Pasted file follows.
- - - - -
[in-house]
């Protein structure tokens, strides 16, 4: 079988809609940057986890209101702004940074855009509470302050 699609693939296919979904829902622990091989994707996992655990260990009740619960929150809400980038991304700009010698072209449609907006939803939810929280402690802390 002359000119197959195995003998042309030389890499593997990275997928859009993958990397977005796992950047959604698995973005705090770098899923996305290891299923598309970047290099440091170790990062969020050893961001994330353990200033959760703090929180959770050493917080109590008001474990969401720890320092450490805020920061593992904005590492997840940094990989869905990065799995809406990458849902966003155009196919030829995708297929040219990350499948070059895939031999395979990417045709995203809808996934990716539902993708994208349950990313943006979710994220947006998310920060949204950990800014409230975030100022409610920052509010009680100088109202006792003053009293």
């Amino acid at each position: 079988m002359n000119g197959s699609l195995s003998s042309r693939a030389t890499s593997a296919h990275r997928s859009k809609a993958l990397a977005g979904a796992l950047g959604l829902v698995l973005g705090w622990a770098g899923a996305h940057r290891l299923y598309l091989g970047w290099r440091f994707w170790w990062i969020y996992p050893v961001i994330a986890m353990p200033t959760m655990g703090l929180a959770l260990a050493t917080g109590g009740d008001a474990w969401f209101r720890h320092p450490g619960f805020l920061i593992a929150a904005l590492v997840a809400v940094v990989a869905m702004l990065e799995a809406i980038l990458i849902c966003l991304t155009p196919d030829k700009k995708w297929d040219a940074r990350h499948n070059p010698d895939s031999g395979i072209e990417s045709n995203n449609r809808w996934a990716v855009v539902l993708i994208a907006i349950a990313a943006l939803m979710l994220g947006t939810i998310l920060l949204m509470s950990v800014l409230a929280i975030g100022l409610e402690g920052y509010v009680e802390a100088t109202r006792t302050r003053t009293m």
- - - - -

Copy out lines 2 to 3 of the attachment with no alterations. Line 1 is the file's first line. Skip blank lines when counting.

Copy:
């Protein structure tokens, strides 16, 4: 079988809609940057986890209101702004940074855009509470302050 699609693939296919979904829902622990091989994707996992655990260990009740619960929150809400980038991304700009010698072209449609907006939803939810929280402690802390 002359000119197959195995003998042309030389890499593997990275997928859009993958990397977005796992950047959604698995973005705090770098899923996305290891299923598309970047290099440091170790990062969020050893961001994330353990200033959760703090929180959770050493917080109590008001474990969401720890320092450490805020920061593992904005590492997840940094990989869905990065799995809406990458849902966003155009196919030829995708297929040219990350499948070059895939031999395979990417045709995203809808996934990716539902993708994208349950990313943006979710994220947006998310920060949204950990800014409230975030100022409610920052509010009680100088109202006792003053009293």
């Amino acid at each position: 079988m002359n000119g197959s699609l195995s003998s042309r693939a030389t890499s593997a296919h990275r997928s859009k809609a993958l990397a977005g979904a796992l950047g959604l829902v698995l973005g705090w622990a770098g899923a996305h940057r290891l299923y598309l091989g970047w290099r440091f994707w170790w990062i969020y996992p050893v961001i994330a986890m353990p200033t959760m655990g703090l929180a959770l260990a050493t917080g109590g009740d008001a474990w969401f209101r720890h320092p450490g619960f805020l920061i593992a929150a904005l590492v997840a809400v940094v990989a869905m702004l990065e799995a809406i980038l990458i849902c966003l991304t155009p196919d030829k700009k995708w297929d040219a940074r990350h499948n070059p010698d895939s031999g395979i072209e990417s045709n995203n449609r809808w996934a990716v855009v539902l993708i994208a907006i349950a990313a943006l939803m979710l994220g947006t939810i998310l920060l949204m509470s950990v800014l409230a929280i975030g100022l409610e402690g920052y509010v009680e802390a100088t109202r006792t302050r003053t009293m």